Yes. It isn't a requirement to be compliant with the protocol, but it is a little extra added security which is nice.
kjj
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December 28, 2011, 05:49:22 AM
 #93

The project is very good, however I believe the license of this project is, frankly, ridiculous. This library has a use that is similar to openssl, curl in that it can form the basis of a wide range of bitcoin applications. Limiting this library to be used  in open source projects only really kills a ton of project including mine. I really believe you should reconsider the license and release it as LGPL.

Spoken like a true Open Source-er!

Free Software and Open Source are different things, with different goals.  My apologies if you understand the difference, but your post strongly suggests that you do not.

And no, the license doesn't kill your project (or any other, really).  You just can't use this software for it unless you comply with the terms of the license.  You still have the option to do all of the work yourself, or pay someone to do it for you.  You even have the option of negotiating the purchase of a special license from Genjix if you want.

And no, I have no idea what Genjix's stance is on Free Software vs. Open Source.  I'm personally a big fan of Free Software, so I hope he is too, thus I hope that he retains the AGPL license.  But as the creator of the software, the decision on license terms is entirely up to him, so if he feels that this is a commodity library, destined to be one among many, then GPL, LGPL, or something else will be entirely appropriate.

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genjix
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December 28, 2011, 06:50:00 AM
 #94

The question here is not GPL or no GPL, the question is either:

AGPL or lesser AGPL.

I've been working with the Aaron Williamson of the SFLC and Richard Stallman of the FSF to fix a bug in the AGPL for bitcoin.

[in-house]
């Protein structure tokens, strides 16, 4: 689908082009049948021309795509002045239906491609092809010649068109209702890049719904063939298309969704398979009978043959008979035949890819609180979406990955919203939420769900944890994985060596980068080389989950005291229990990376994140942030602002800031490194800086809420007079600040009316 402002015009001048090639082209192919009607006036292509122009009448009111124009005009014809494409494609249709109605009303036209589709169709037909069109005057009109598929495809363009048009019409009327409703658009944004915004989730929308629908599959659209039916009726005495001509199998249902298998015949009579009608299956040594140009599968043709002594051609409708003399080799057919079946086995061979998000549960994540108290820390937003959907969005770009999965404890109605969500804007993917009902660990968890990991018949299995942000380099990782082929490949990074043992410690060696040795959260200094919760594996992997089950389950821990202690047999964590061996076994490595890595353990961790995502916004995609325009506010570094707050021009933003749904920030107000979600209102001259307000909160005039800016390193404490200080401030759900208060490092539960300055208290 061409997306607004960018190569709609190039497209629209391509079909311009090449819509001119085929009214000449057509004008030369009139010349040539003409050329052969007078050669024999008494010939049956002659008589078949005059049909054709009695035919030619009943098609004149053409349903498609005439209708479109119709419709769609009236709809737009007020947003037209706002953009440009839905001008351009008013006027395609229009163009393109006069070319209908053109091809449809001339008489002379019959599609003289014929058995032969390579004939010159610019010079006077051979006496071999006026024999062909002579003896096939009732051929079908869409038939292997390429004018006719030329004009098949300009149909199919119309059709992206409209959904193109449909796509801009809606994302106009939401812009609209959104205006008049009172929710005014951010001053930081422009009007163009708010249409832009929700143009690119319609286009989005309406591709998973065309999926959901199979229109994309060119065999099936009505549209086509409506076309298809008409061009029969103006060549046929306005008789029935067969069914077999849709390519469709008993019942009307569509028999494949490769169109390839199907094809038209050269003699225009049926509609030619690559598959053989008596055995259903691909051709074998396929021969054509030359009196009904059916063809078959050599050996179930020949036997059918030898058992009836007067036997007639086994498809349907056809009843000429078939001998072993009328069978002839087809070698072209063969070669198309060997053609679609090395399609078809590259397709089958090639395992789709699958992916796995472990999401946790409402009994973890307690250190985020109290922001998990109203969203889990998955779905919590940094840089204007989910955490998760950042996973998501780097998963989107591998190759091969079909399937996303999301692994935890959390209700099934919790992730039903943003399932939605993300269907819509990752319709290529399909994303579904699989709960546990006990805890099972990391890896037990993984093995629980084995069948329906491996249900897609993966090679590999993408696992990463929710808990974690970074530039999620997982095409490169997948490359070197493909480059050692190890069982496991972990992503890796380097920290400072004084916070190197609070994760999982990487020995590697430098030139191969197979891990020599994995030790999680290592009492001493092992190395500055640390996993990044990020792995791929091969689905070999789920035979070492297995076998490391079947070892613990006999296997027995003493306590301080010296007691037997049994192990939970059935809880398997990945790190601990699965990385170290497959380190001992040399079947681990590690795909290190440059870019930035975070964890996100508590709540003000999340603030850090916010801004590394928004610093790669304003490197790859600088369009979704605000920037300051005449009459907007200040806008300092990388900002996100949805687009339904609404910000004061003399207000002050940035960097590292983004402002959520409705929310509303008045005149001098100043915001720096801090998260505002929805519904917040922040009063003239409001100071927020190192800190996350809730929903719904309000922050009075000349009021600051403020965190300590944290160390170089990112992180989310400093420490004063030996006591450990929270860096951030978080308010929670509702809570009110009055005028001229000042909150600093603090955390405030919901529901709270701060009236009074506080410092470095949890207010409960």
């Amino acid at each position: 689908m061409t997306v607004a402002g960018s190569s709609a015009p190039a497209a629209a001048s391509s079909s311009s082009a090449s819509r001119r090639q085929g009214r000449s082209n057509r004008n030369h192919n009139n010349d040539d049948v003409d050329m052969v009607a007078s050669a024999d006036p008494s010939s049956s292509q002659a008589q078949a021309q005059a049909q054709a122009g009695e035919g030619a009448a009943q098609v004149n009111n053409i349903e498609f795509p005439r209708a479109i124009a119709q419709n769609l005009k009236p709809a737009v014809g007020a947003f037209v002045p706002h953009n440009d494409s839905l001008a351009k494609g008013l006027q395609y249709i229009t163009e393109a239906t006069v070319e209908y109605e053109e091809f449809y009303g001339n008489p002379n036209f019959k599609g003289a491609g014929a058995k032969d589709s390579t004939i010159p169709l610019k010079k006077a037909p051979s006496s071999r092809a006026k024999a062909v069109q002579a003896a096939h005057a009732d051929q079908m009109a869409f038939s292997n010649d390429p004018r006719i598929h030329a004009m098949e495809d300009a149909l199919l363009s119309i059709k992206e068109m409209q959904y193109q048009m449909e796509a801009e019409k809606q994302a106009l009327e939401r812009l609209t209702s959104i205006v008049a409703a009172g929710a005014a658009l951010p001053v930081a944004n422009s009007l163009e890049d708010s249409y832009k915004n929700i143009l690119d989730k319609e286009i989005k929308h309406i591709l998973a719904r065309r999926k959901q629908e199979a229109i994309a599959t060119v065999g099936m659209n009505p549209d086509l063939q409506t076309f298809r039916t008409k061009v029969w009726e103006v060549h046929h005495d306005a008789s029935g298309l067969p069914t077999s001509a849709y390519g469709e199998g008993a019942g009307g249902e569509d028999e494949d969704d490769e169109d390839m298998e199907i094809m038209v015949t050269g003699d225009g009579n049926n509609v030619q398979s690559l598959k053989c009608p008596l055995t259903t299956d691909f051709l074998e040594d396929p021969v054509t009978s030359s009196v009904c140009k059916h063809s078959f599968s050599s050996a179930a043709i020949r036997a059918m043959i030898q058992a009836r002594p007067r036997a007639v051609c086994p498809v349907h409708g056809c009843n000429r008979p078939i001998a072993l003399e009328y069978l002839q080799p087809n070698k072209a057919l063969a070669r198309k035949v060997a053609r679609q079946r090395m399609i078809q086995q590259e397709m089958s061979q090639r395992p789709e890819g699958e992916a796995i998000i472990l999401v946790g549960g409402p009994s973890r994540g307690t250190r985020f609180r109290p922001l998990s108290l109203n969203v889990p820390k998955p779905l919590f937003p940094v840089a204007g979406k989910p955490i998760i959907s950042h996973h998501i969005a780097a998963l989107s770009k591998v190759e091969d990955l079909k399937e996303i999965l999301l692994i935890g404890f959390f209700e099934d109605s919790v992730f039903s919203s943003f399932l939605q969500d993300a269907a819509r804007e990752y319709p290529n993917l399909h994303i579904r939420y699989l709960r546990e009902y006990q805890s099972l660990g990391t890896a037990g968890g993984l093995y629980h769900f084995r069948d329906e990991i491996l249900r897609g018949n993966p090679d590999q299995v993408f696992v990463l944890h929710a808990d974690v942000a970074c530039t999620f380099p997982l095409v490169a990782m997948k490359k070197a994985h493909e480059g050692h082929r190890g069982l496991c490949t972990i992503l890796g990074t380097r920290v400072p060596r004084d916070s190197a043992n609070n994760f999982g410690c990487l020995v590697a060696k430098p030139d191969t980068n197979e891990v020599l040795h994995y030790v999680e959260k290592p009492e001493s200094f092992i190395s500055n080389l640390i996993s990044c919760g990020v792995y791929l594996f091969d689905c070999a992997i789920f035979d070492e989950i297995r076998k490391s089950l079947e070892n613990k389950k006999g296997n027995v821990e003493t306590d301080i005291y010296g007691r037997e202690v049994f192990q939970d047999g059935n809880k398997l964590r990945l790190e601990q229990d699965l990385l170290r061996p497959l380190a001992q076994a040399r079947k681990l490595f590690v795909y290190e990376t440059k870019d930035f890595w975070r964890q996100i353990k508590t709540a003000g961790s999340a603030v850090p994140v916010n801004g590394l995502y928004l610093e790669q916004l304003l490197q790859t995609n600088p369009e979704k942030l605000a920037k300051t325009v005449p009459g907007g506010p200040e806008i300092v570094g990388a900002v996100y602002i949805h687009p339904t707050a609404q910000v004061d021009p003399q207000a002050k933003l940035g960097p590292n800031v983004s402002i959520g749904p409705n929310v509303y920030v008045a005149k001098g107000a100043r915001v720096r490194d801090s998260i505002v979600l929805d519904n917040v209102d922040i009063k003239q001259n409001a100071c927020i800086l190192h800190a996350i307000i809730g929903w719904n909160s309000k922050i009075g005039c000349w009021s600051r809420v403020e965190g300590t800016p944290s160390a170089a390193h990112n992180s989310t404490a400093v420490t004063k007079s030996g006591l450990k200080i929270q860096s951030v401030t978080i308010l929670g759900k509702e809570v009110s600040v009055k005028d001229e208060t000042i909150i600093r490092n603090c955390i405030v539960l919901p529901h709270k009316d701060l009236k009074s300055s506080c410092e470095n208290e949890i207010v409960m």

Then I will weigh up the various arguments for adding or not adding a lesser clause. It is whichever will promote development of the library the most. *GPL licenses mean you can either contribute sourcecode or $$$ to benefit the library (by buying proprietary licenses).

Right now as it stands, this library still needs to be completed so these arguments are a time waster Smiley

The bug I'm referring to is that the AGPL requires not only that you give the sourcecode on demand, but that you're proactive in providing the sourcecode visibly. This is problematic because if you make a small modification while developing or building on a compilation based system (like gentoo) then the act of connecting to the p2p network means you have to provide source. There is no means to do this in the bitcoin sourcecode and the idea itself is problematic; every build must store the sourcecode in a bundle which is served using custom bitcoin protocol extensions.

From my understanding, modifying the AGPL for them is complicated and so far the last proposal was:

Quote
> If the covered work has no means of communicating an offer to                                                                                                          
> provide Corresponding Source to the users interacting with it                                                                                                          
> remotely over a computer network, then you may comply with this                                                                                                        
> requirement by making the Corresponding Source for your version                                                                                                        
> available for anyone to copy, free of charge and under the terms of                                                                                                    
> this License, through a publicly available network server or other